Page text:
The Conservation Security Program (CSP) as it was originally written and intended is an example of a program that ties conservation and stewardship of resources to farm support. CSP was written to be an entitlement program (like commodity programs) nationwide. However it was implemented in selected watersheds with limited funding which created fairness issues and limited access to the program. Thus, CSP as it has been implemented has fallen short of its goals and potential. Full funding for all watersheds with a continuous sign-up should be set. If not continuous sign-up, then sign-up periods should be predictable with sufficient advance notice for producers to be prepared.
While KRC recognizes that organic farming practices are but one set of alternative options for working farms, the increased demand for organically produced food represents an enormous opportunity for increased income and for reducing reliance on synthetic pesticides and chemical fertilizers which would offer some environmental protection (and energy cost-savings). But USDA must work harder to recognize organic farming systems in implementing conservation programs.
Resource conserving crop rotations, which are an integral part of an organic system, should be encouraged in any farming system not just organic. For instance, the value and contribution of resource conserving crop rotations (which are based on rotating legume based crops and cover crops with commodity crops) to conservation should not be underrated in the CSP program; and EQIP should support the transition from a conventional to an organic system just as it supports transitions to no-till.
Kansas Organic Producers Marketing Cooperative sees a need for increased organic production (with resultant economic opportunity for Kansas farmers) as it works to meet the increasing demand from buyers. Since 2004 KOP has seen its sales of organic grains nearly double (2004 $624,209 to $1,175,435 in 2006 for just 60 producers), and they have to go outside Kansas for product to meet buyer demand. KOP also estimates that the average age of their producers is 10 to 15 years below the average age of farmers. As an opportunity for increased income and as an opportunity for younger farmers, organic has a definite role to play in rebuilding our farms and rural communities.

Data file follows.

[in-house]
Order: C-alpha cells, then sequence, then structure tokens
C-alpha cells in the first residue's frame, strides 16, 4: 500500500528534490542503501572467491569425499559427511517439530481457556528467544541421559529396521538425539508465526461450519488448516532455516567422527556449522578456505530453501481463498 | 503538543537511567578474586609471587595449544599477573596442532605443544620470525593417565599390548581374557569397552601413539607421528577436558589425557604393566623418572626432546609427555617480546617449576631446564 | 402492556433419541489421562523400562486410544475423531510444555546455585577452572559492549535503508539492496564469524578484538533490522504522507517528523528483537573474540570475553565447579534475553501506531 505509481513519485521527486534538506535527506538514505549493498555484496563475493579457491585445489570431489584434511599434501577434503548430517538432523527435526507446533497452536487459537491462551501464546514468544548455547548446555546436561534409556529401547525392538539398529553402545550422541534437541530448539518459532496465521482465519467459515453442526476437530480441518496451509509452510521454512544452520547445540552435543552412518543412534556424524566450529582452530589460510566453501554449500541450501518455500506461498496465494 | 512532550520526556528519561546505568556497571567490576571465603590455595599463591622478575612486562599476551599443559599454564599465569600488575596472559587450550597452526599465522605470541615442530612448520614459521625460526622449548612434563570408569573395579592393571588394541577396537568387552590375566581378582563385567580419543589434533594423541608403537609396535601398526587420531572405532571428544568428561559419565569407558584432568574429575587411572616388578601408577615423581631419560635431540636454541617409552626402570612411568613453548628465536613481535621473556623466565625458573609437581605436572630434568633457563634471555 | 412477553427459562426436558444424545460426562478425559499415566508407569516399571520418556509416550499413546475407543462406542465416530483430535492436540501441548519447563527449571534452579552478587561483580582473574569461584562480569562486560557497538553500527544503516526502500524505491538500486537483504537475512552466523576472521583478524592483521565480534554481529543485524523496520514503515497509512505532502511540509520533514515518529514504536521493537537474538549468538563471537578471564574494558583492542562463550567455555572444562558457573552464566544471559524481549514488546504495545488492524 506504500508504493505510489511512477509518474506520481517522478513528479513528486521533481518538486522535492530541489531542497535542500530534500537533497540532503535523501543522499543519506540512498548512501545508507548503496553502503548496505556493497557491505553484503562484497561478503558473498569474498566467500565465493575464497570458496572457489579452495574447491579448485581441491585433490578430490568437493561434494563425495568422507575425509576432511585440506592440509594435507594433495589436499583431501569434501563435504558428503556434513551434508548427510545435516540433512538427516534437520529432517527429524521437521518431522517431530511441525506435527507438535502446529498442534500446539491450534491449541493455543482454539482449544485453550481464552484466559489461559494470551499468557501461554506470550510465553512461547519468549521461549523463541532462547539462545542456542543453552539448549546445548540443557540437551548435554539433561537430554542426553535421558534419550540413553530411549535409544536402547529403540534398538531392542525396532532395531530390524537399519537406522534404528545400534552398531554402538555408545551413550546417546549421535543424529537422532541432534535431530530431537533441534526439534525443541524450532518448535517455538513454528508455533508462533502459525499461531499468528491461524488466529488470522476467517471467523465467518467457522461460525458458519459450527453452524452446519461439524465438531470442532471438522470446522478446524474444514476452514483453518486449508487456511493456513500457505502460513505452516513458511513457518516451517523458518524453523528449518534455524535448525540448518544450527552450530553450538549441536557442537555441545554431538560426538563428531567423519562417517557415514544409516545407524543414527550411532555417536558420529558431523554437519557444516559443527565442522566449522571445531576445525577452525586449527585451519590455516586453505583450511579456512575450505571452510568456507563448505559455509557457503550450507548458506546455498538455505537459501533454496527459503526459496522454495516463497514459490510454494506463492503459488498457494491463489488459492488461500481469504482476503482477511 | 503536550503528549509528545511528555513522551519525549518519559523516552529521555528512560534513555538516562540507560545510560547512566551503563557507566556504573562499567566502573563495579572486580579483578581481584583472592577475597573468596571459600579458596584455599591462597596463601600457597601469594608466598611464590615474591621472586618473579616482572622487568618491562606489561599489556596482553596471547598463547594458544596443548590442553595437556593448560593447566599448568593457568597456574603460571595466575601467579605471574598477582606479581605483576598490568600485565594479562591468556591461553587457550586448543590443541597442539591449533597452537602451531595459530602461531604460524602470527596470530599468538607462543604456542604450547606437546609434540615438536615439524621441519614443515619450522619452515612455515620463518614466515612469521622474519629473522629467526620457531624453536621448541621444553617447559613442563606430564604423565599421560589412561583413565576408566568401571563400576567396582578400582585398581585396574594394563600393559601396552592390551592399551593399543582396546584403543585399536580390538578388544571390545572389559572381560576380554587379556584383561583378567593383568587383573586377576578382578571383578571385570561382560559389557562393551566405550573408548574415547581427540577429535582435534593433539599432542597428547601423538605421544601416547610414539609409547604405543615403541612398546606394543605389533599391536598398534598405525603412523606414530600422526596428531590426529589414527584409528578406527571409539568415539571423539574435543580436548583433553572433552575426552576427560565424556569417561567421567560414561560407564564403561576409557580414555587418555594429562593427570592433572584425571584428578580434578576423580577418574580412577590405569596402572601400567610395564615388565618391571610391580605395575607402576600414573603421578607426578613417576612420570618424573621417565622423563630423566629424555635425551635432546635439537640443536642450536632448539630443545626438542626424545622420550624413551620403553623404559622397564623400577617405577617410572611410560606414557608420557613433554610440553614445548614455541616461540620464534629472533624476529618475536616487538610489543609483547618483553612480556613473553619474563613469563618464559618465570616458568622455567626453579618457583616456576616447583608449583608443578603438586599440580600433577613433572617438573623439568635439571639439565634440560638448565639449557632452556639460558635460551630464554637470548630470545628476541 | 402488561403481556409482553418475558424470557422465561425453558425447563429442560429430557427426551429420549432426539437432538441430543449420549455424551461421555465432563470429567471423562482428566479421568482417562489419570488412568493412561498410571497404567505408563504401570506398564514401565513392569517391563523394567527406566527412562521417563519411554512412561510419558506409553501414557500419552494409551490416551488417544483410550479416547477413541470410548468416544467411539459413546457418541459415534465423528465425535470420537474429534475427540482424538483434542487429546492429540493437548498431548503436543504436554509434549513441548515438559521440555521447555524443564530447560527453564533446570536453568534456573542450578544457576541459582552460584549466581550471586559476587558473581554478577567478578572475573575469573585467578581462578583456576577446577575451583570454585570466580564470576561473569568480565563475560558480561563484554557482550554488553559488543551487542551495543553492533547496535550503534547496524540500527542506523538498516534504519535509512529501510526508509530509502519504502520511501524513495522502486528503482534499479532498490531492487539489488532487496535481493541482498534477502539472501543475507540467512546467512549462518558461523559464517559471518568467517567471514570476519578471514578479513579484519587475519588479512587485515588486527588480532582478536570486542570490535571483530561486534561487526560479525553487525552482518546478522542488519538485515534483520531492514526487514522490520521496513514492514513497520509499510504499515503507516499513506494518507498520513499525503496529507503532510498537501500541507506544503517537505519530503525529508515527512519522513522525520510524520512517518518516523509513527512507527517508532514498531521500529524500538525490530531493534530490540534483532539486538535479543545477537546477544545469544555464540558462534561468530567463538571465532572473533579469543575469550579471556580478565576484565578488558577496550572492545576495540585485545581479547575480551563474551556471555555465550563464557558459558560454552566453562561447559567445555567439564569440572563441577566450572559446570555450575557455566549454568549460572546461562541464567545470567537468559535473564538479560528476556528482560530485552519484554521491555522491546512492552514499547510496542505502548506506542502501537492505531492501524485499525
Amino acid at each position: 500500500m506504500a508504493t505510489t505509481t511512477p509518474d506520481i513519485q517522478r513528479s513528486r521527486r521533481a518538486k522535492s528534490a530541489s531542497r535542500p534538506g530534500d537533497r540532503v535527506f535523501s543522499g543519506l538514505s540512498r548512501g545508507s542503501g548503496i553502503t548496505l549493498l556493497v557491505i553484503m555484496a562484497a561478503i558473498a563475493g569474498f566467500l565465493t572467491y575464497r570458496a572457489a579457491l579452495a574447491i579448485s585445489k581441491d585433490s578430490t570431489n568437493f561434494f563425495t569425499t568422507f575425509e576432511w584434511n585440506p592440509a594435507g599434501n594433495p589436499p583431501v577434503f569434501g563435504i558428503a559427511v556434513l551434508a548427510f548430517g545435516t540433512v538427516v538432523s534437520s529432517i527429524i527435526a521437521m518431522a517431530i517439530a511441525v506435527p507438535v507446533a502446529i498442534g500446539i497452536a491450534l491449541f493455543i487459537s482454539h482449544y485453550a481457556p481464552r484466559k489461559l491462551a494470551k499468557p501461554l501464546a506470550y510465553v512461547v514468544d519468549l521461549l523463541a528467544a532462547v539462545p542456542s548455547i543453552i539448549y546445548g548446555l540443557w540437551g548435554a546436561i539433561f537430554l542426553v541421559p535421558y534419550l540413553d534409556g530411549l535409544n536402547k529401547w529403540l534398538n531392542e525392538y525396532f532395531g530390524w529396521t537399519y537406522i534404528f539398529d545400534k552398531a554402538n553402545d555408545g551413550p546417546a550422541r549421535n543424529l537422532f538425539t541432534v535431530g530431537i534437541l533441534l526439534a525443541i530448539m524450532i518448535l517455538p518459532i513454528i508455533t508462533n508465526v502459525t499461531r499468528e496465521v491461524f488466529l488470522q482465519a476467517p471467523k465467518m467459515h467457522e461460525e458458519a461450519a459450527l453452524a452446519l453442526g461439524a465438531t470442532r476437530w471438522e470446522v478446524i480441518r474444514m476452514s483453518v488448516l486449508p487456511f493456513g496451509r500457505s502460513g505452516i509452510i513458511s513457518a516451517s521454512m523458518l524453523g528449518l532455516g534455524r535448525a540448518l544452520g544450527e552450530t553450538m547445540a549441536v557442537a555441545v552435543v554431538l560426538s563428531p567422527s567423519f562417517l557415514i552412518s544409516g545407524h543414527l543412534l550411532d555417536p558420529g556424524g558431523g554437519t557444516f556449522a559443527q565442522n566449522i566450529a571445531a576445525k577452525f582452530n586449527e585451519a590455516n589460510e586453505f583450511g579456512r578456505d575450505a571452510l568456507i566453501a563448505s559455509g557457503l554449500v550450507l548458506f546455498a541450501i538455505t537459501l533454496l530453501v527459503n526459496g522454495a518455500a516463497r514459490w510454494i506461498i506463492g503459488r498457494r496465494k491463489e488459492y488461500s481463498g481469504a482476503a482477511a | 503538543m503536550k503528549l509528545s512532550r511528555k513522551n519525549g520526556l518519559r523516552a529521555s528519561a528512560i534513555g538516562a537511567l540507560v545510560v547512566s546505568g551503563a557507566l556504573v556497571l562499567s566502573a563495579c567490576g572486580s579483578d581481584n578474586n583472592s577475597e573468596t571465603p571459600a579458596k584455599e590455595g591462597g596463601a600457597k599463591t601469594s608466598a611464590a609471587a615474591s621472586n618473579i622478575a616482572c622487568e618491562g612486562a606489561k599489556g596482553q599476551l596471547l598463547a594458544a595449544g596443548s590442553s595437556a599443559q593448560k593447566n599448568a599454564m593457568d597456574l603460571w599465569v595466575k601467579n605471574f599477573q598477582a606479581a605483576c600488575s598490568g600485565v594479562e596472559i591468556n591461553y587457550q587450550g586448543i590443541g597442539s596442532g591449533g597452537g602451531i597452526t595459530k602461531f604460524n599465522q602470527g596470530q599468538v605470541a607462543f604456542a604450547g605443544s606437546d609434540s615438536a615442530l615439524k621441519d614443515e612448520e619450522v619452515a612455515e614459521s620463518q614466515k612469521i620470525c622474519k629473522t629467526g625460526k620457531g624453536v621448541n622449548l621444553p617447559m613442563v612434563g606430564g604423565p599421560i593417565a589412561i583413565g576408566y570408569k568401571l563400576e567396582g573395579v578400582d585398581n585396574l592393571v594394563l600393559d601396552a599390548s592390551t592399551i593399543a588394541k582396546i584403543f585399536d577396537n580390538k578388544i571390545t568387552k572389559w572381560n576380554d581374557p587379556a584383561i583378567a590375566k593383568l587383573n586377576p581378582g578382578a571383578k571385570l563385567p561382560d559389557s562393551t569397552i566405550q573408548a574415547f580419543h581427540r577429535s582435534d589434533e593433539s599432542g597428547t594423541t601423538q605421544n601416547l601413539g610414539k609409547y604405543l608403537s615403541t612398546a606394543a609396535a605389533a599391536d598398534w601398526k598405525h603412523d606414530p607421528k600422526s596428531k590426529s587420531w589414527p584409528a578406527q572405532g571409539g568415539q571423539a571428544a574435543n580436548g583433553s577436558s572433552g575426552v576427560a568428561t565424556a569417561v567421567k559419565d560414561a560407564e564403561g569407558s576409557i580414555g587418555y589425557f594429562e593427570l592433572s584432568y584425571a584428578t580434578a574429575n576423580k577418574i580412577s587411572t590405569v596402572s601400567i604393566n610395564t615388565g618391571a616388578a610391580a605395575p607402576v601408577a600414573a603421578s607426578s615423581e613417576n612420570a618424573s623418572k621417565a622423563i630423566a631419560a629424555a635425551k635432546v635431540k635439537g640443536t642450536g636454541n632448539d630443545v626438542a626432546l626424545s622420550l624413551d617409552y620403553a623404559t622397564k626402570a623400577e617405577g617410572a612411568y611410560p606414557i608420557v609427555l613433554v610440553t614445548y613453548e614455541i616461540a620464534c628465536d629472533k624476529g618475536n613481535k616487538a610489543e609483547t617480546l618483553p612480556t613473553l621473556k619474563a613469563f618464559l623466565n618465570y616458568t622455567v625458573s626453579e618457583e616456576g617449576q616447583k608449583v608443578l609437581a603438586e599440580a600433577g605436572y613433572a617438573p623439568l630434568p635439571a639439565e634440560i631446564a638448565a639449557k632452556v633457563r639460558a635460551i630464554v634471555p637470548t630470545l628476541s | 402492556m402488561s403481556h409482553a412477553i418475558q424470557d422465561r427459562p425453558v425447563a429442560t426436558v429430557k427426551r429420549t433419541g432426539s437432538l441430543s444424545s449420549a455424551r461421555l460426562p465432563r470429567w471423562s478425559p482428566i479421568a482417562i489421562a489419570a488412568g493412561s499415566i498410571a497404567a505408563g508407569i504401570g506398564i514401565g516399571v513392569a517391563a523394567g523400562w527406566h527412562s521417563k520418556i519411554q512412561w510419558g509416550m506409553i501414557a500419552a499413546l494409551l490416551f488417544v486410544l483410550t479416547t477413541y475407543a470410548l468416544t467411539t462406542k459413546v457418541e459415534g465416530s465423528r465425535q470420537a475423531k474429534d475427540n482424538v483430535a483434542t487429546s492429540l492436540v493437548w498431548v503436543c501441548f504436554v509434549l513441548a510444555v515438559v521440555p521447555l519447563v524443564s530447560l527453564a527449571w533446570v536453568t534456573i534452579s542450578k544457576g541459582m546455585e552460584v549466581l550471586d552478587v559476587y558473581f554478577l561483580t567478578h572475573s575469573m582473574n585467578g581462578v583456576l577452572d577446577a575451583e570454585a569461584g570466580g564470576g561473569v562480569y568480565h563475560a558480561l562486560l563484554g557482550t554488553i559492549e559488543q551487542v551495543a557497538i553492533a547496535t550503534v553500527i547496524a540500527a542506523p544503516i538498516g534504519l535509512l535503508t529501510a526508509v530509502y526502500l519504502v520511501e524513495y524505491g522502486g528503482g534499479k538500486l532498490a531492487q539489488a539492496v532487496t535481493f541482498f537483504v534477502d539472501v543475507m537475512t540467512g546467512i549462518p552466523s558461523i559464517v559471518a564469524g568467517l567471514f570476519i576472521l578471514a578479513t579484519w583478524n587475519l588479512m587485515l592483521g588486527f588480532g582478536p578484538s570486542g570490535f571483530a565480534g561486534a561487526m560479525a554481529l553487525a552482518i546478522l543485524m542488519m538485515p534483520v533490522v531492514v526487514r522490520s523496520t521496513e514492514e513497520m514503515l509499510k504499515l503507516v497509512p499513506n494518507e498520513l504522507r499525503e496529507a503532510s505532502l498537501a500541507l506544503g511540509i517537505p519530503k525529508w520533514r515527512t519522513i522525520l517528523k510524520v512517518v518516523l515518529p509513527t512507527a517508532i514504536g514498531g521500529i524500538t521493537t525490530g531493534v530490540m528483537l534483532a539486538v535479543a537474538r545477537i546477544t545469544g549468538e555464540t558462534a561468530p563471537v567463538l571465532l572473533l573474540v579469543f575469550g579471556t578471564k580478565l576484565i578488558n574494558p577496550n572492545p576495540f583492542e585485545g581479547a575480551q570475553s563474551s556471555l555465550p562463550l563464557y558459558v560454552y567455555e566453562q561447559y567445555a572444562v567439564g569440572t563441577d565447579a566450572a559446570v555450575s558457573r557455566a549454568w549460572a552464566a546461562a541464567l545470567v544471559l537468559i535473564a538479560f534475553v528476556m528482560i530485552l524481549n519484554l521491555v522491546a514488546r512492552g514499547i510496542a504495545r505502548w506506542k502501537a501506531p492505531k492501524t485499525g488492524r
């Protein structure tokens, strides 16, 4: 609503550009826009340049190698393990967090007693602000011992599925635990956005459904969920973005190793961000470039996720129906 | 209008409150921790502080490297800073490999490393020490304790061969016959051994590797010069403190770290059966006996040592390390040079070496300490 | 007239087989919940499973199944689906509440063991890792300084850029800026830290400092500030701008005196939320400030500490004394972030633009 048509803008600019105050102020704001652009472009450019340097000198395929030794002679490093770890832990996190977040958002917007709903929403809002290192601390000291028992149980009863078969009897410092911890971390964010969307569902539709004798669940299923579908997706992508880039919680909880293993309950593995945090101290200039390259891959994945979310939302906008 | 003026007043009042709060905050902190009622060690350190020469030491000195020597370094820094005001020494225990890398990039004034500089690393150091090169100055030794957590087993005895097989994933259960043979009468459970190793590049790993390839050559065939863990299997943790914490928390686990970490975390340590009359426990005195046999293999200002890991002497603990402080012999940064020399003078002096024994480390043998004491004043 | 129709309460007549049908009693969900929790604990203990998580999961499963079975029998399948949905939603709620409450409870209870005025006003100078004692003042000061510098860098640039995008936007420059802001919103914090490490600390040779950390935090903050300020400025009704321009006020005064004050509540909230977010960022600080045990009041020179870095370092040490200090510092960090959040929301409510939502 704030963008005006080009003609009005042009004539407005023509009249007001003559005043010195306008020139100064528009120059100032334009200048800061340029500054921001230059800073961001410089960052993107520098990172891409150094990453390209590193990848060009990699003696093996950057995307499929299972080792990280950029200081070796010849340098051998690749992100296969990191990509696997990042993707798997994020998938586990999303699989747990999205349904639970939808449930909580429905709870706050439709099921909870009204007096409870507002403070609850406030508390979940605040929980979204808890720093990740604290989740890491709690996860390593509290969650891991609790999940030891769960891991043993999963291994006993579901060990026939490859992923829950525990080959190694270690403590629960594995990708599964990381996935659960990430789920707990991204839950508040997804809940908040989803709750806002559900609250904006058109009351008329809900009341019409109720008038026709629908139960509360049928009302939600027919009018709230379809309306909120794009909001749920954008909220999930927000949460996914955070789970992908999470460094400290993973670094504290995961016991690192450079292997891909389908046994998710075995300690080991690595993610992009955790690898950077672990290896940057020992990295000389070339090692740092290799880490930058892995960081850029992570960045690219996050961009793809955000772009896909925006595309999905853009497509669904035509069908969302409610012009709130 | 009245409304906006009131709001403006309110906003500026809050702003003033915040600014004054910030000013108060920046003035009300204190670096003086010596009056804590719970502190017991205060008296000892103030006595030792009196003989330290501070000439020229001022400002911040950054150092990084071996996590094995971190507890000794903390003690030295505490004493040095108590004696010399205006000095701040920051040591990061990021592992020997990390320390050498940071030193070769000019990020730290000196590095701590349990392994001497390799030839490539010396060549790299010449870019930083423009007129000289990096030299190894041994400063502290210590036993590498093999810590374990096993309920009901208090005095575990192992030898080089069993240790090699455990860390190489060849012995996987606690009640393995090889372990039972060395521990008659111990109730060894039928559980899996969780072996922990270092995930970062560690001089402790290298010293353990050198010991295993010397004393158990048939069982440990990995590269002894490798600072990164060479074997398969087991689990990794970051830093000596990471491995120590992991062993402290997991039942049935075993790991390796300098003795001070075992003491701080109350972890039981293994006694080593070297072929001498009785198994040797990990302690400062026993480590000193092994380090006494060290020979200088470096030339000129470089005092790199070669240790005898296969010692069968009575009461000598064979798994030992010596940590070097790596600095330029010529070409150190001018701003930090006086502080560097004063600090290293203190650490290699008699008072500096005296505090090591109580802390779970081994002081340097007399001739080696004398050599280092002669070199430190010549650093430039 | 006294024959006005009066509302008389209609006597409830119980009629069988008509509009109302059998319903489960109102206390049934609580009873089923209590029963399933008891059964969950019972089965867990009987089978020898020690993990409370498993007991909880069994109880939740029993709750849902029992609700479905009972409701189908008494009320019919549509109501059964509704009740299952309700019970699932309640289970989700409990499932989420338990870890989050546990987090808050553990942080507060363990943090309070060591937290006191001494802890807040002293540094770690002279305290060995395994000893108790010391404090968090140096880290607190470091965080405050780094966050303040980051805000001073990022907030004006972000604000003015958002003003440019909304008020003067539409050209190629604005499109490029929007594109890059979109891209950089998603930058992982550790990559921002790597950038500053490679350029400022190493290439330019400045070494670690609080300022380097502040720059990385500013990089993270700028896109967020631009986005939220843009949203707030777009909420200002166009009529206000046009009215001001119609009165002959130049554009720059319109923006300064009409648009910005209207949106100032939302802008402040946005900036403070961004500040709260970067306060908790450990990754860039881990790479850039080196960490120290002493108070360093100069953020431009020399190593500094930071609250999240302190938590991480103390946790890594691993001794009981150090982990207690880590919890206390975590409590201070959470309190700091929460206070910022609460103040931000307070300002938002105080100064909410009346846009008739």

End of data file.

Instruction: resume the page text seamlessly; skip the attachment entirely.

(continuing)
KRC conducted a study in the early 1990’s to analyze crop and food production in Kansas since the early 20th century. Kansas was once a major producer of over 50 crops—including strawberries, apples, peaches, potatoes, as well as wheat and corn. By the end of the century, most fruit and vegetable production had significantly declined. The 2002 Agricultural Census showed that Kansas has 6,618 acres of vegetable production. Analysis of potential yields and consumer needs show that Kansas would need 37,383 acres of high-yield production, or 68,524 acres of average production to produce what Kansas’ 2.7 million citizens need annually. Studies done by the University of Kansas Institute for Public Policy has further documented that consumer demand for locally produced fruits and vegetables exceeds current production. (Kaw Valley Focus Groups on Local and Organic Produce http://www.ipsr.ku.edu/resrep/pdf/m254B.pdf)
Most of our fruits and vegetables travel an average of 1500 miles from the field to the plate. High-energy costs for transportation increasingly make a case for closer to home production. Additionally, the recent E.coli contamination incident that rapidly reached 26 states emphasizes the vulnerability of our highly centralized food system to not only accidental contamination but to intentional acts.
The number of Farmers Markets in Kansas has increased from 26 in 1987 to 68 in 2005, mimicking the growth nationally (1775 in 1994 to 4385 in 2006). Consumer interest outpaces production, so programs that help pave the way for easier marketing to individuals or to schools and institutions are needed.
If we can add increased acres of fruit and vegetable crops and develop value-added enterprises on our farms and ranches or encourage agricultural related enterprise development, we can provide more opportunities for our children to return to or remain in our communities, and attract new people and businesses to the state.
Several USDA programs (the Value-Added Producer Grant Program, the Farmers Market Promotion Program, Farmer Market Nutrition Program, Farm to Cafeteria Projects, and Community Food Projects and the National Organic Certification Cost-Share Program) have been created that will help address these needs. But they need increased federal support.